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Thread: Gross Weight Increase?

  1. #41

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    OK. These are all old posts. Anyone got any up-to-date facts or opinions on Wips mod? Thanks

  2. #42
    Steve Pierce's Avatar
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    It is a pain to install but not that big of a deal. It works, gets you a 2000 lb GW and have seen no issues in any of the 2000 lb GW Super Cubs I maintain.
    Steve Pierce

    Everybody is ignorant, only on different subjects.
    Will Rogers
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  3. #43
    Bearhawk Builder's Avatar
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    What do you want to know? Just put one in at rebuild, easy to do at that point. It’s a simple kit with a rear spar reinforcement and fuselage ‘witness tube’. Expensive but makes sense to do while you’re there.

  4. #44

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    I thought Whips gross weight increase STC allowed the user to use ANY floats he wanted; not just Whips?

  5. #45
    mvivion's Avatar
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    It’s now also approved on EDOs I believe. Talk to Wip.

    MTV

  6. #46

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    That's true, Mike. The only modification so I can use my Edos was to my wallet for the paperwork, but it's nice to have.
    60below

  7. #47

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    Cool

    Quote Originally Posted by Crash View Post
    The 2000 lb gross weight increase STC belongs to Wipline. It is a big hassle to install unless you're re-covering the wings. It requires installing a cap strip on the rear spar at the lift strut attach bracket. It also requires welding or clamping a small diagonal tube to the rear seat front cross over tube at the door opening. On wheels it requires a 5/8" square tube on the upper gear legs.

    It only allows for 2000 lb GW on Wipline floats or when on wheels.

    Most guys just blow it off and fly like the planes have been for 50 years prior to the Wip STC. The Wip STC is more of a paperwork GW increase then actually making the plane safer.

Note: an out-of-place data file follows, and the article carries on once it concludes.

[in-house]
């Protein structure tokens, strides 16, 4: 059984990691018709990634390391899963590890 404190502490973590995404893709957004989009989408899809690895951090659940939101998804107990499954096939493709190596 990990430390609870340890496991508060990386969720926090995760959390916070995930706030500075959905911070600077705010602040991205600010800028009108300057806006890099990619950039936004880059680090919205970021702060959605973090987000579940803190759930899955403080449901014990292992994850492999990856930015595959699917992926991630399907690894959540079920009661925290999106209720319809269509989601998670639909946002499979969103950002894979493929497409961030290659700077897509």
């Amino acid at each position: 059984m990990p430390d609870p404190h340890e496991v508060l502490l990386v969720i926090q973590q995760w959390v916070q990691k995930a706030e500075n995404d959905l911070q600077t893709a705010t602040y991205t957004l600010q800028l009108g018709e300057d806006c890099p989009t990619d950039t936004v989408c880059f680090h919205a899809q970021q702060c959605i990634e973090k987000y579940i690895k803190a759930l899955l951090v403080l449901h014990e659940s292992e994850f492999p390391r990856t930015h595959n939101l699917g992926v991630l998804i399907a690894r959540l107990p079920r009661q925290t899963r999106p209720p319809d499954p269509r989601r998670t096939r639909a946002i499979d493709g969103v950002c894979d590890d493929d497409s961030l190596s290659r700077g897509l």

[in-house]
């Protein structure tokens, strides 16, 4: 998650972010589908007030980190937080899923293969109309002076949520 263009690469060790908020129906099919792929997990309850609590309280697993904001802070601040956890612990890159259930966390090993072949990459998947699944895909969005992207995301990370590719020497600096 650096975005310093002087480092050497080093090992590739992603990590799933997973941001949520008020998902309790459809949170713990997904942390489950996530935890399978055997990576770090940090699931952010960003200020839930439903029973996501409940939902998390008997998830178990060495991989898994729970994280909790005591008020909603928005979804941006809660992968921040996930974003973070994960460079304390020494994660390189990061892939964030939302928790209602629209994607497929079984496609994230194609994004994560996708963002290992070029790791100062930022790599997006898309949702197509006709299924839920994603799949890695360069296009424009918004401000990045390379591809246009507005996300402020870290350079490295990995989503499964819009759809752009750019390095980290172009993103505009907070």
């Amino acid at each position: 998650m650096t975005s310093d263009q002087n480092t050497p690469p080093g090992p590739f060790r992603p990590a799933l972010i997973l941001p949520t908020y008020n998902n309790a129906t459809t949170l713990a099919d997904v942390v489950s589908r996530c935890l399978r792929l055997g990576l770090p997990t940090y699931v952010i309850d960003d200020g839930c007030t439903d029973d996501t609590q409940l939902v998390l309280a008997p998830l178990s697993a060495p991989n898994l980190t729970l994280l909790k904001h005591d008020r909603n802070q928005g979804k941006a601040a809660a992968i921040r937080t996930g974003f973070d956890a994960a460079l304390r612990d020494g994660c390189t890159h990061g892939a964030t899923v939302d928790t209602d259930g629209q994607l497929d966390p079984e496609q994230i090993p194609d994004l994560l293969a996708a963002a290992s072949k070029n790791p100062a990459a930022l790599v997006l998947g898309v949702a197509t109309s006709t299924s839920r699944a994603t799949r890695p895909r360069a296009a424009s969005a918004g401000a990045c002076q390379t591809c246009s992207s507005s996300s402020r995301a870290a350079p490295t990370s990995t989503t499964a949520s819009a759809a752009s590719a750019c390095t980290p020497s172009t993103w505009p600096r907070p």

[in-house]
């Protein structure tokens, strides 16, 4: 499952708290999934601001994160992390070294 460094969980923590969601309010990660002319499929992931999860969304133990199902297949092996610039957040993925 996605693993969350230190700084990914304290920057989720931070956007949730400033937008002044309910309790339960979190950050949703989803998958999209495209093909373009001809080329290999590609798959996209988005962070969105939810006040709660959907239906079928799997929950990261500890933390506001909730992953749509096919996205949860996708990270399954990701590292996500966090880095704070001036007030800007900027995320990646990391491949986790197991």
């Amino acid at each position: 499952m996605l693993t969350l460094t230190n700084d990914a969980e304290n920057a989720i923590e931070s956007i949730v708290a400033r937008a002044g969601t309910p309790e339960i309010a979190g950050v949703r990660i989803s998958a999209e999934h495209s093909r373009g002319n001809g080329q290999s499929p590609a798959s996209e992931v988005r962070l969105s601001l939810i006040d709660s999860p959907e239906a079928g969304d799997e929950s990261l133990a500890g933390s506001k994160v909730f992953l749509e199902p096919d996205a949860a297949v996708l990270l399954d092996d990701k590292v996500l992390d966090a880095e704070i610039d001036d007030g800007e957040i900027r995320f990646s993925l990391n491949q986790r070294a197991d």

Crash
    There is actually some structural modifications. How did it work out for you?!
    /AlaskaCubEU

  8. #48

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    I haven't read the STC; I thought it was a 1/2" square tube. Hard to believe that tube adds anything structurally, but a friend did a heavy brake application on my Cub and the little Vee- thing broke! All of my gear legs now have a half inch square 4130 tube - mostly so the fabric doesn't pull it into an arc.

  9. #49
    Dave Calkins's Avatar
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    Installing the Wip upgross is not difficult, in my experience. I did one in the 90’s.

    It involves a rear spar cap reinforcement and wing rib reinforcement gussets to alleviate crumpling of the rear spar, which is the failure mode for an overloaded wing, in multiple tests. The rear spar is upset from its vertical alignment at failure, and kindof twists, then crumples. Stabilizing it from twisting solves the issue in tested examples. That is why I guess Javrons simple sheet metal scheme works.

    Also, a brace is added to the fuselage from near the aft lower door sill to the rear seat front cross tube. This brace stabilizes the fuselage in the door opening area from rear landing gear tube loads at higher weights. The kit I installed had a machined aluminum “channel” that bolts in place. A steel tube may be welded-in for an uncovered fuselage instead of the alu channel.

    Also, the square tube is added to the gear leg “v” to further stabilze and integrate the gear leg loads.

    1. the fabric on top of the wing is cut above the rear spar spanwise a couple of ribs inboard and outboard from the aft strut fittings.

    2. wing rib attach bracketry is removed and thicker, larger gussets are riveted to the ribs.

    3. a machined “cap” is placed on top of the rear spar and blind riveted to the spar.

    4. wing top fabric is repaired.